That’s right. Call me crazy — I know you will — but that’s what I think.
Ask yourself this — who is more likely to lose before the final the next few years, Rafael Nadal at the French Open or Roger Federer at Wimbledon? Tough call. Probably neither, but if I had to pick one I’d go with Roger.
On clay, Rafa, as we all know, is the man, er, the beast. To beat him three sets on the red at Roland Garros has been next to impossible — actually it’s been impossible! And while the competition overall is much stiffer at the French Open, it’s doubtful anyone is going to be favored to knock him out before the final.
At Wimbledon, Roger has dominated recently like few others. Three straight titles, all relatively easily, has put the Swiss well above anyone else on that surface. But on grass a hot-serving player is always a threat, and Roger could find himself playing that roulette-like tiebreak tennis that we see so much at Wimbledon.
A couple bad bounces in a tiebreaker, a couple breaks and Federer could be finished against a guy like Ivo Karlovic at Wimbledon. Whereas on clay, Nadal would have a better chance of working his way through such jams.
(Example: If Fed was down two sets to Karlovic at Wimbledon or Nadal was down two sets to Fernando Gonzalez at the French, who would be most like to come back and win? I’d take Nadal only because Fed is not going to break Karlovic three times, thus he would have to play a tiebreak or two to sneak by and win.)
But back to Nadal winning Wimbledon. How can that happen? First, he needs a good draw — that is no big servers like Karlovic or Andy Roddick or even Greg Rusedski. And then of course he needs Federer to get bounced at some point — Nadal isn’t beating Fed on grass, at least not anytime soon.
On the plus side for Nadal, despite his lack of grass play the Spaniard should fare well given there are so few grasscourt specialists around who can take advantage of the surface, which is seemingly only getting slower. Also, the turf at Wimbledon rewards guys who are quick (Nadal), can return serve (Nadal), are strong mentally (Nadal), possess a big serve (okay, not Nadal but he does have a high first serve percentage) and can volley well (not Nadal, but he’s improving).
Andre Agassi won it. David Nalbandian reached the final. Xavier Malisse and Sebastien Grosjean reached the semifinals. If they can do it can’t Nadal? Agassi and Nalbandian are both very crisp ball strikers, return well and can take the ball early. Nadal doesn’t have that kind of game back came make up for it with his raw power and foot speed.
Still not feeling my vibe? Okay, we’ll imagine Nadal gets the exact same draw at Wimbledon that Federer had last year.
Match-by-match, ask yourself if Nadal would win:
First Round: Paul-Henri Matheiu. Tricky first-rounder with the talented Frenchman, but edge goes to Nadal as Matheiu hasn’t exactly set the grass on fire.
Second Round: Ivo Minar. Big edge to Nadal here.
Third Round: Nicolas Kiefer. Kiefer is certainly tough, but he’s also rather squirrelly and quite the headcase. Very slight edge to Nadal who could lose this match.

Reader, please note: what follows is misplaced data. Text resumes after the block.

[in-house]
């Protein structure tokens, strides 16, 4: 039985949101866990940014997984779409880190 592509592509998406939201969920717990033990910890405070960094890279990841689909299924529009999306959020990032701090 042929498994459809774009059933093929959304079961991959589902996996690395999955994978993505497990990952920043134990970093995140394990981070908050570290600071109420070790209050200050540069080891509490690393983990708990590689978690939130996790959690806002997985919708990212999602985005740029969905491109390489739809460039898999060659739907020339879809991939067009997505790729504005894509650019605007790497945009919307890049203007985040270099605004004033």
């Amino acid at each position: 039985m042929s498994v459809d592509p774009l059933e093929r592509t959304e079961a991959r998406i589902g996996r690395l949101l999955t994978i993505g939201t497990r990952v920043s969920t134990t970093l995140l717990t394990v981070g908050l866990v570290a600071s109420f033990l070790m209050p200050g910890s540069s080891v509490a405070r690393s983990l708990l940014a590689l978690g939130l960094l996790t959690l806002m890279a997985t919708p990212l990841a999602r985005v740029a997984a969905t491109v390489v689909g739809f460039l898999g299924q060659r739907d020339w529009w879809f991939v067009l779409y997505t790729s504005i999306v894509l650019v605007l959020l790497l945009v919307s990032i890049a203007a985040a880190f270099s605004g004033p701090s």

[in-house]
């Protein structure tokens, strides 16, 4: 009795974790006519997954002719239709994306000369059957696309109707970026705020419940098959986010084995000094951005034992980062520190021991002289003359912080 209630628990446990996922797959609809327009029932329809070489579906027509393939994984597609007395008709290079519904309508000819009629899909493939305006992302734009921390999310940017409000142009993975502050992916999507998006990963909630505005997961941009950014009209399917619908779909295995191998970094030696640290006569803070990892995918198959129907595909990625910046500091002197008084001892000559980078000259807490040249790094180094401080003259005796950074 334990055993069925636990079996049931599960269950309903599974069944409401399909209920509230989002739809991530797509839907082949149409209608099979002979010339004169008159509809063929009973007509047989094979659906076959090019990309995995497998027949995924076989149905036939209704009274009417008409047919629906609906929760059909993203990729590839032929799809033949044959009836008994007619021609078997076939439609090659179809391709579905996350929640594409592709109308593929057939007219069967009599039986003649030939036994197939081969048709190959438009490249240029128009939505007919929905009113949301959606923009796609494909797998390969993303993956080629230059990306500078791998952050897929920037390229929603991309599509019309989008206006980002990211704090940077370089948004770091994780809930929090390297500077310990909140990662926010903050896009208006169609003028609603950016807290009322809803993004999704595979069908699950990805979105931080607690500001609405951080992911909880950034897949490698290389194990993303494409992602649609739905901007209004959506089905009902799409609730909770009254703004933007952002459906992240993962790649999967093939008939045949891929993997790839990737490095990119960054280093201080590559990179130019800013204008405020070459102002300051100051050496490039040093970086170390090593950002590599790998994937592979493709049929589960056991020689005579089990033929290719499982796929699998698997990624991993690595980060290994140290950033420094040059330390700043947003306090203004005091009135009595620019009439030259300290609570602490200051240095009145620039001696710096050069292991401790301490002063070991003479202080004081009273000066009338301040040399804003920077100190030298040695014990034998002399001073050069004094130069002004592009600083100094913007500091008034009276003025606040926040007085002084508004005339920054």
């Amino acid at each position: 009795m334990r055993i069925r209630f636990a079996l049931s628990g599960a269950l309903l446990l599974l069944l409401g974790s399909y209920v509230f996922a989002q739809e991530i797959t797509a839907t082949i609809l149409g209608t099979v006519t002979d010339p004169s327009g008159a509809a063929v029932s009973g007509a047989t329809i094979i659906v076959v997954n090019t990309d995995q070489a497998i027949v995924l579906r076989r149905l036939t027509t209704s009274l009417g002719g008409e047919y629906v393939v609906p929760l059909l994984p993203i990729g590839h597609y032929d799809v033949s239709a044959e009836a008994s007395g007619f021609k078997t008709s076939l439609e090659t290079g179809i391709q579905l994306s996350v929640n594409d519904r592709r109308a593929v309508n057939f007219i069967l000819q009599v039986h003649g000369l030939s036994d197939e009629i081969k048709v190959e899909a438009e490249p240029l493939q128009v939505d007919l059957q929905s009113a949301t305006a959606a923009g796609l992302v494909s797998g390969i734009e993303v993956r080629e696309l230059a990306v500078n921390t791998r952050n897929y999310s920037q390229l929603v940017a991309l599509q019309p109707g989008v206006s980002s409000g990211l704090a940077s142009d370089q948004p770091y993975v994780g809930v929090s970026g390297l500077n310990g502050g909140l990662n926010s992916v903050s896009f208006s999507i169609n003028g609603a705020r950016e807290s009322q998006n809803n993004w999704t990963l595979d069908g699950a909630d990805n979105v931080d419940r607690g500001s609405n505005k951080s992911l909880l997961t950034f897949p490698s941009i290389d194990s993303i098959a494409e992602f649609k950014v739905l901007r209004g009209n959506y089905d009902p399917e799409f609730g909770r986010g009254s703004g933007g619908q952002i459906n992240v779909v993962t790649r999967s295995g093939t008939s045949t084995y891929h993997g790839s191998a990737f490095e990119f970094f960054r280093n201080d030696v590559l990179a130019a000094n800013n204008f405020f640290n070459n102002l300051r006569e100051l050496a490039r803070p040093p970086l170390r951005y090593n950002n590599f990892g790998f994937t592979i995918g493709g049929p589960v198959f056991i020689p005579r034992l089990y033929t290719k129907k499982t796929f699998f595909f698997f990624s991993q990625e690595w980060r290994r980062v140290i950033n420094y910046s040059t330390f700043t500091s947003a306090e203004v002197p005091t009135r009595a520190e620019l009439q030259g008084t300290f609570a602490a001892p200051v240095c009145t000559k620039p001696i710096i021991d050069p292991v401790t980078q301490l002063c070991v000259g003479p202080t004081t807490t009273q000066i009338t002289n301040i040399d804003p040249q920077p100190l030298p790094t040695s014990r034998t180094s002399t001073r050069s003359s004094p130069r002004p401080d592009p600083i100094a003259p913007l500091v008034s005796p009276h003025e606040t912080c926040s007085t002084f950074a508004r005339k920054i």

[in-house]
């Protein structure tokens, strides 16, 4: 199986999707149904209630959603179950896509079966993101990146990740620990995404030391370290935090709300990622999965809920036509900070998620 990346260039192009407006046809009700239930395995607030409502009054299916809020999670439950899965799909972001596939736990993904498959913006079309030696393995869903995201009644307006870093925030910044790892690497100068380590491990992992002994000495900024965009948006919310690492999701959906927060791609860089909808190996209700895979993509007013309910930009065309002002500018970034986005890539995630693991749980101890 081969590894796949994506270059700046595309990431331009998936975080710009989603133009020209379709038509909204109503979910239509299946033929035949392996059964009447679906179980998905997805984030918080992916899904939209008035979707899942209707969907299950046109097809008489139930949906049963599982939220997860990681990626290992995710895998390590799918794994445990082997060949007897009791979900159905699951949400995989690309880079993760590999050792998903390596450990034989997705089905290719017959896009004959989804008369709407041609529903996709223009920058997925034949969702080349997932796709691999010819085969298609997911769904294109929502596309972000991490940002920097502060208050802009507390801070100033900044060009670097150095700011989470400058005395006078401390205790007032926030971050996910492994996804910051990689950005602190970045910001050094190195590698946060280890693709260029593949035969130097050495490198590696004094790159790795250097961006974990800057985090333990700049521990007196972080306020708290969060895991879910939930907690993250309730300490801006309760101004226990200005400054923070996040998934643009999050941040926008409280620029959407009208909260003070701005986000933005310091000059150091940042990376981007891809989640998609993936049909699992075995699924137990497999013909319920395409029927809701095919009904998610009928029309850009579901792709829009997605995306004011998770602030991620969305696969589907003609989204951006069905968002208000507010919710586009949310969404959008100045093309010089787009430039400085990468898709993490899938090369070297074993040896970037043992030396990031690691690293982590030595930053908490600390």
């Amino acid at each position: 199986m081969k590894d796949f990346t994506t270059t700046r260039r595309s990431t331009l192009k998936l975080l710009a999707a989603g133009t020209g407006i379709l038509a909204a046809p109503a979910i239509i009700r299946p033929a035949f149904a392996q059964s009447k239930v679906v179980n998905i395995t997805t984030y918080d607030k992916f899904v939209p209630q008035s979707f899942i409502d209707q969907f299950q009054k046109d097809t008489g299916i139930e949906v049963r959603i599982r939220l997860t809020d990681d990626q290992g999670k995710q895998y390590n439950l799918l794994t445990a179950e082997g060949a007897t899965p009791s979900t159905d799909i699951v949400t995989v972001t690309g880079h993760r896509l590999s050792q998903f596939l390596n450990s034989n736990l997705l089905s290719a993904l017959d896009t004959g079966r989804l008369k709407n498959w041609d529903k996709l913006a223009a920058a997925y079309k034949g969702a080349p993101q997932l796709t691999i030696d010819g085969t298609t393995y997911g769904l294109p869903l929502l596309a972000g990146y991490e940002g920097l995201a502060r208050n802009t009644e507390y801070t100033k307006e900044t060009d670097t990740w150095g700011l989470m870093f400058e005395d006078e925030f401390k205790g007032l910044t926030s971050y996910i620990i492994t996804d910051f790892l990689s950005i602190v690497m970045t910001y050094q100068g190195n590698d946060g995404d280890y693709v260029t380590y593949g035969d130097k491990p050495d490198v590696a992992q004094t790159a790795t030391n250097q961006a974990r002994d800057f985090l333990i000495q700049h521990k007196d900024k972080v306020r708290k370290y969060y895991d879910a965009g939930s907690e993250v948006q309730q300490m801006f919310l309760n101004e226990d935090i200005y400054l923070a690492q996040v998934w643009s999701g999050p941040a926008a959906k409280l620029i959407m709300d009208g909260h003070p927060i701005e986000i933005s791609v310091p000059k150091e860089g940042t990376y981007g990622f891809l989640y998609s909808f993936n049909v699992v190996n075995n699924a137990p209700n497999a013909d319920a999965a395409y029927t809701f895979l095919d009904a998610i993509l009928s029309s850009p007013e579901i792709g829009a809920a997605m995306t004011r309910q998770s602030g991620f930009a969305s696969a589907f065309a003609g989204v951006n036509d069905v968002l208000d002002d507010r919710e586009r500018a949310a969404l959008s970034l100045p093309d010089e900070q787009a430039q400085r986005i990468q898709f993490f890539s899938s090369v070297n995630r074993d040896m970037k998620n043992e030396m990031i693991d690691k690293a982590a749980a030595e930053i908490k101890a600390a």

Fourth Round: Juan Carlos Ferrero. Huge edge to Nadal in this one.
Quarterfinal: Fernando Gonzalez. Slight edge to Nadal but Gonzo could win this (or any match for that matter) in straights.
Semifinal: Lleyton Hewitt. Nadal would come in as the underdog in this one, but it’s winnable for the Spaniard.
Final: Andy Roddick. Roddick would be the clear favorite but would you really bet the house on him? Doubt it! The guy needed five sets to beat Danielle Bracialli last year.
And there you have it, Nadal just won Wimbledon!
Nadal of course will not roll through that draw like Fed did but he’d be likely favored to win each match up until Hewitt, and once he gets to that stage of the event and if Fed’s been eliminated then who knows.
As for the flip side — Fed winning the French — the problem is that there are more players who can give Fed a run on the clay than can give Nadal on run on the grass. Fed does have a better chance of beating Nadal in the French final than Nadal does have of beating Fed in the Wimbledon final but both I think are long shots.
Another thing to consider is that Fed is nearly five years older than Nadal meaning that Fed’s physical skills are far more likely to slide than Nadal’s. And to win the French especially over Nadal you have to be at your best physically.
Of course if Nadal does lose early at the French, Fed immediately becomes the favorite, but at Wimbledon should Fed lost early Nadal probably isn’t among the Top 3 favorites who can win the title.
But bottom line is I can’t see Rafa getting knocked out early at the French the next few years whereas Fed could get bumped early at Wimbledon, and that’s why I say Rafa can win Wimbledon before Roger will win the French.
Just some added food for thought. Remember the last guy to beat Roger on grass, Mario Ancic? Guess who beat Ancic the following year at Wimbledon? Yup, Rafael Nadal.
Also Check Out:
Tennis on TV — June 2007 Schedule
Roger Federer Wins His 250th Career Grand Slam Match
Federer, Nadal Can Overtake Djokovic For The No. 1 Ranking At Wimbledon
Federer: The Long Road Back to No. 1
Nadal Finally Stops Federer in Epic 5-set Wimbledon Final